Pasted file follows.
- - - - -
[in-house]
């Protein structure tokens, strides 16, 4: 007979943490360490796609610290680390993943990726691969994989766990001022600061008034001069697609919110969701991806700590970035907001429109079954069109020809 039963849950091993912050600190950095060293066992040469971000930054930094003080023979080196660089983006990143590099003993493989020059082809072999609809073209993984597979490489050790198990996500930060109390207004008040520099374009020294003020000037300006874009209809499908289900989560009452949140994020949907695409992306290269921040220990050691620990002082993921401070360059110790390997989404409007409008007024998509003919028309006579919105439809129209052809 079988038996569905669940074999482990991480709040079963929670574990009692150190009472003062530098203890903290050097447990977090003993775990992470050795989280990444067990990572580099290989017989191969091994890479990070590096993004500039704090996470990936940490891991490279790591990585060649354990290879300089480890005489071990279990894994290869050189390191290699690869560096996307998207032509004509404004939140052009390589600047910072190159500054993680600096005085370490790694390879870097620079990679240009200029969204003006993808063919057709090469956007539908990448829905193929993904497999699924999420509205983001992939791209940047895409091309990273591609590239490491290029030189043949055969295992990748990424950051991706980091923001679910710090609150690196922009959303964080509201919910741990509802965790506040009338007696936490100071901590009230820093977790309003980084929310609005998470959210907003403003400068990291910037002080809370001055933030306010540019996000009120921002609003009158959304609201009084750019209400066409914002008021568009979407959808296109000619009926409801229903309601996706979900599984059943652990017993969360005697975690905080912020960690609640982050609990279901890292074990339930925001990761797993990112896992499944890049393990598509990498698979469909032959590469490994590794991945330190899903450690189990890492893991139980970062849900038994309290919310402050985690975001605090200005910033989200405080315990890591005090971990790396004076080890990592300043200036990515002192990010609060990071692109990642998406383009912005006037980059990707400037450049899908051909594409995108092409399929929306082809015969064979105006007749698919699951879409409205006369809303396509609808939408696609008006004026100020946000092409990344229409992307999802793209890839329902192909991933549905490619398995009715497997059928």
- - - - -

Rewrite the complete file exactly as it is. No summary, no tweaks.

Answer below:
[in-house]
């Protein structure tokens, strides 16, 4: 007979943490360490796609610290680390993943990726691969994989766990001022600061008034001069697609919110969701991806700590970035907001429109079954069109020809 039963849950091993912050600190950095060293066992040469971000930054930094003080023979080196660089983006990143590099003993493989020059082809072999609809073209993984597979490489050790198990996500930060109390207004008040520099374009020294003020000037300006874009209809499908289900989560009452949140994020949907695409992306290269921040220990050691620990002082993921401070360059110790390997989404409007409008007024998509003919028309006579919105439809129209052809 079988038996569905669940074999482990991480709040079963929670574990009692150190009472003062530098203890903290050097447990977090003993775990992470050795989280990444067990990572580099290989017989191969091994890479990070590096993004500039704090996470990936940490891991490279790591990585060649354990290879300089480890005489071990279990894994290869050189390191290699690869560096996307998207032509004509404004939140052009390589600047910072190159500054993680600096005085370490790694390879870097620079990679240009200029969204003006993808063919057709090469956007539908990448829905193929993904497999699924999420509205983001992939791209940047895409091309990273591609590239490491290029030189043949055969295992990748990424950051991706980091923001679910710090609150690196922009959303964080509201919910741990509802965790506040009338007696936490100071901590009230820093977790309003980084929310609005998470959210907003403003400068990291910037002080809370001055933030306010540019996000009120921002609003009158959304609201009084750019209400066409914002008021568009979407959808296109000619009926409801229903309601996706979900599984059943652990017993969360005697975690905080912020960690609640982050609990279901890292074990339930925001990761797993990112896992499944890049393990598509990498698979469909032959590469490994590794991945330190899903450690189990890492893991139980970062849900038994309290919310402050985690975001605090200005910033989200405080315990890591005090971990790396004076080890990592300043200036990515002192990010609060990071692109990642998406383009912005006037980059990707400037450049899908051909594409995108092409399929929306082809015969064979105006007749698919699951879409409205006369809303396509609808939408696609008006004026100020946000092409990344229409992307999802793209890839329902192909991933549905490619398995009715497997059928």